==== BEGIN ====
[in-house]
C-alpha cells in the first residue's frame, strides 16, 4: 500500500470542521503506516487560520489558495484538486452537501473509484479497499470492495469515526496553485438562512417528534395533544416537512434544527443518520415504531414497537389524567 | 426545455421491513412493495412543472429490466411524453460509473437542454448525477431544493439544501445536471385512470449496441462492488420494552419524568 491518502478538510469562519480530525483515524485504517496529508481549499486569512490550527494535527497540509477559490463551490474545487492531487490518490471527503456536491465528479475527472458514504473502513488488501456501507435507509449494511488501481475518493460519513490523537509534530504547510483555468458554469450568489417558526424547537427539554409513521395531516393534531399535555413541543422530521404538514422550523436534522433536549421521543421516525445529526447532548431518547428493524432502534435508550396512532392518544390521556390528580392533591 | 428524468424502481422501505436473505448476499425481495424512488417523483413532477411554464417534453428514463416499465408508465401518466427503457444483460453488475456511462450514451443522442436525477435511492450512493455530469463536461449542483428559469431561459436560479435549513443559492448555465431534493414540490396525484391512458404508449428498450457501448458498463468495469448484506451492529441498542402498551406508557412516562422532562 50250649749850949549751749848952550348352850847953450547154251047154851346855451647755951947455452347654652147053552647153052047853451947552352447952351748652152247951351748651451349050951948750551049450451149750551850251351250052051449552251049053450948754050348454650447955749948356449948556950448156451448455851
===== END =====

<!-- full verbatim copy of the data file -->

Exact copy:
[in-house]
C-alpha cells in the first residue's frame, strides 16, 4: 500500500470542521503506516487560520489558495484538486452537501473509484479497499470492495469515526496553485438562512417528534395533544416537512434544527443518520415504531414497537389524567 | 426545455421491513412493495412543472429490466411524453460509473437542454448525477431544493439544501445536471385512470449496441462492488420494552419524568 491518502478538510469562519480530525483515524485504517496529508481549499486569512490550527494535527497540509477559490463551490474545487492531487490518490471527503456536491465528479475527472458514504473502513488488501456501507435507509449494511488501481475518493460519513490523537509534530504547510483555468458554469450568489417558526424547537427539554409513521395531516393534531399535555413541543422530521404538514422550523436534522433536549421521543421516525445529526447532548431518547428493524432502534435508550396512532392518544390521556390528580392533591 | 428524468424502481422501505436473505448476499425481495424512488417523483413532477411554464417534453428514463416499465408508465401518466427503457444483460453488475456511462450514451443522442436525477435511492450512493455530469463536461449542483428559469431561459436560479435549513443559492448555465431534493414540490396525484391512458404508449428498450457501448458498463468495469448484506451492529441498542402498551406508557412516562422532562 50250649749850949549751749848952550348352850847953450547154251047154851346855451647755951947455452347654652147053552647153052047853451947552352447952351748652152247951351748651451349050951948750551049450451149750551850251351250052051449552251049053450948754050348454650447955749948356449948556950448156451448455851